Doctors at the British Medical Association (BMA) recently reached a unanimous decision at the annual representatives meeting of BMA at Belfast, deeming an early dementia diagnosis pointless until followed up by health support for patients. The majority vote went in the favor of the motion, “Government’s drive for early diagnosis of dementia without the corresponding support for those who receive such a diagnosis is pointless.”
According to the motion supporters, an early diagnosis of dementia did no good to the patient if it was not facilitated by the required medical support. This early diagnosis would be helpful only if early disease detection was followed by a treatment. Otherwise, the treatment only increases anxiety amongst people who have been diagnosed with the ailment. The proceedings of the BMA meeting were published in British Medical Journal (BMJ) on June 27.
Dementia is marked by progressive decline of one’s mental abilities which upon reaching advanced stages can become a life-limiting condition.
The motion was promoted by GP, Alex Freeman who pointed out the gravity of the disease and the limited access available for high quality palliative care. She added that an early diagnosis of dementia does not promise a better future for the patient. In fact, diagnosis is merely the first step towards counteracting the disease. Therefore, improvement in one’s health can only occur if treatments are offered after the diagnosis.
Tim Yates, a junior doctor, talked in favor of the motion and commented on how the diagnosis statistics have reversed for dementia after the Dementia Identification Scheme was introduced by National Health Society, England (NHS) in October 2014. Earlier, the rate of dementia diagnosis was low but since the implementation of the scheme, diagnosis rates increased at an exponential rate.
This scheme was a part of a £5 million health plan aimed at improving general clinical practices to identify people with dementia.
This initiative was introduced to meet two primary aims. Firstly, the NHS desired an improved detection of dementia in registered patients, aiming at maintaining population-wide dementia records in the UK. Secondly, it aimed to ensure that all patients who were diagnosed with dementia had their primary care records updated, which would help patients cope with their ailment. Accordingly, access to timely treatments and health support was presumed to improve upon better health record keeping. Furthermore, an early detection of the disease was also associated with providing support to the patient and family to better plan the patient’s future course of life.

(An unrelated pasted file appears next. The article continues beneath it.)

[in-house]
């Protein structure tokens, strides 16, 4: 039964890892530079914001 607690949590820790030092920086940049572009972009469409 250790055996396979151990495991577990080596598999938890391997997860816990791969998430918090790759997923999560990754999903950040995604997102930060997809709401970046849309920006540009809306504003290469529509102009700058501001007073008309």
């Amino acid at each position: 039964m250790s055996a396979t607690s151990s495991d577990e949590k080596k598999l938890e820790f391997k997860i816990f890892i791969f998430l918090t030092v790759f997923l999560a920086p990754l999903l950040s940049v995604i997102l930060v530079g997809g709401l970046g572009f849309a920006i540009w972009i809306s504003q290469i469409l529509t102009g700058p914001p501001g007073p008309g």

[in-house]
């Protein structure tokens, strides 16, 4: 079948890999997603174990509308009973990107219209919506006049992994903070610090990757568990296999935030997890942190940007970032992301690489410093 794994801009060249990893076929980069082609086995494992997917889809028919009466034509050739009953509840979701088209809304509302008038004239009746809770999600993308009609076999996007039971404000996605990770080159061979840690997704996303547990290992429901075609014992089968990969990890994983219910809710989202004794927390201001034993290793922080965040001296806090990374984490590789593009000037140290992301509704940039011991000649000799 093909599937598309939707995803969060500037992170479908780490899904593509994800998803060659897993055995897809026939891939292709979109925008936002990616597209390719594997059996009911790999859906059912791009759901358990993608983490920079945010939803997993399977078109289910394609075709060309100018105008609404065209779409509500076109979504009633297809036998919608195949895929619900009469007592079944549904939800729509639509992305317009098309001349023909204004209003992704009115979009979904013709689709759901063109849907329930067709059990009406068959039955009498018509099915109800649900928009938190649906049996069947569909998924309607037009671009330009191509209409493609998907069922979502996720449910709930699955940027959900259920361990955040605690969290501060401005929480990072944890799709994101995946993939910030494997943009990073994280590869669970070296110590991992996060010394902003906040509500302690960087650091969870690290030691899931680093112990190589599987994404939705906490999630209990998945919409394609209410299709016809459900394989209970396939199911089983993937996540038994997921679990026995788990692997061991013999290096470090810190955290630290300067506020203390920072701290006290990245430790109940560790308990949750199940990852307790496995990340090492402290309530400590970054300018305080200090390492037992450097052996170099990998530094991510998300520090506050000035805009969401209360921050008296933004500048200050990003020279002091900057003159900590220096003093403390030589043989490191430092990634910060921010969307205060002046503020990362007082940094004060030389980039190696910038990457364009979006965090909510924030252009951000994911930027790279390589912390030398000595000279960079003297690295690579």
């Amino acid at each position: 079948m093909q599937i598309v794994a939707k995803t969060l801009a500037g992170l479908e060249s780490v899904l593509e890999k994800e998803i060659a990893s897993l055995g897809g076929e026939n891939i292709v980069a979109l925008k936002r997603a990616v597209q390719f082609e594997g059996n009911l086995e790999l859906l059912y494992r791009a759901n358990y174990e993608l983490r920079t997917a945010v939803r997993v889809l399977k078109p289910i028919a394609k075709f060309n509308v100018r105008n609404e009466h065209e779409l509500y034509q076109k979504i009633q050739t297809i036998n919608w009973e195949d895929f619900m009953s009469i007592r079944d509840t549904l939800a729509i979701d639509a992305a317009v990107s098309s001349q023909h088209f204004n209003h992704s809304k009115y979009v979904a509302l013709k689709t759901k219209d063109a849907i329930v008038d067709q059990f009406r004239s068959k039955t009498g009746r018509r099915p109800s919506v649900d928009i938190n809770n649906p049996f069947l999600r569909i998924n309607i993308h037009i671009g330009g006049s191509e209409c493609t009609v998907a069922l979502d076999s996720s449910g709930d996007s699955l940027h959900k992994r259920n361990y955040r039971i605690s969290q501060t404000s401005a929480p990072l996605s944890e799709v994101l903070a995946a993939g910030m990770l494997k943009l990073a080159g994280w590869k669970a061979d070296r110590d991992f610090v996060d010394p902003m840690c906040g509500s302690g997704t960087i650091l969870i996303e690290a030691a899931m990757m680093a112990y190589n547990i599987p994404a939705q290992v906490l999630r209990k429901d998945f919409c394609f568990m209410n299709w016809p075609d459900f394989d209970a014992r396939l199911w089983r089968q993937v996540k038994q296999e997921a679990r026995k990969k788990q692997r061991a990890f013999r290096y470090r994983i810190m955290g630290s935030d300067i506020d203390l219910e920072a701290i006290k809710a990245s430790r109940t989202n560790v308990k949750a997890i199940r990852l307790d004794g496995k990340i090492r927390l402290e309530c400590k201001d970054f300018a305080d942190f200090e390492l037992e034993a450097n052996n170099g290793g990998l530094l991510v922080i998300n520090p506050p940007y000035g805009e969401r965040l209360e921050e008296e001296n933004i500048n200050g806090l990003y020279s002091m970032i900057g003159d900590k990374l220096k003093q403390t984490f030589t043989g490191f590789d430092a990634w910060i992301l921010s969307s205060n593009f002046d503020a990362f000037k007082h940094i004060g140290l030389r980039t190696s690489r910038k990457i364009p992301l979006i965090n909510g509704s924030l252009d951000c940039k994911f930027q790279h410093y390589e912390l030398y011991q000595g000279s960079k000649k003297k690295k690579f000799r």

The initiative brought with it an additional monetary incentive for doctors to increase their efficacy at diagnosing dementia. Facing extensive criticism, the scheme paid general physicians an amount of £55 for each additional diagnosis of dementia which was termed as unethical as the assigned incentive with additional new patient diagnosis could encourage doctors to over-diagnose some patients. The rising allegations eventually caused the scheme to be discontinued in March 2015.
Deputy Chair of BMA’s General Practitioners’ committee, Richard Vautrey, said that patients with suspected dementia are to be referred to memory clinics within one to two weeks of initial detection. To their dismay, however, patients in many cases have to wait for six months for an appointment after they are diagnosed with dementia. Due to the consistent progression of dementia and delayed access to support, helpless patients are eventually left unattended.
Vautrey further added, “To live with the uncertainty of a dementia diagnosis is unacceptable. Getting a diagnosis should be the gateway to a whole range of support.”
He highlighted that achieving an increased number of diagnoses for a condition is not a measure of success for a health system if it is not backed by adequate treatment and support services.
The support services for dementia are of an utmost importance. Along with cognitive therapies and treatments provided to the patients themselves, prior training is given to caregivers to help the patient cope with their ailment.
The meeting emphasized upon the fact that mere quantity does not reflect a good quality health service provision.
Another limitation of the scheme was also found that in the few cases where treatment is provided to dementia diagnosed patients on time, the focus of the treatment modality is on drugs but not on costly support service provisions for them. This again renders the patients who had an added financial constraint to bear, helpless, in addition to the lack of support from the government.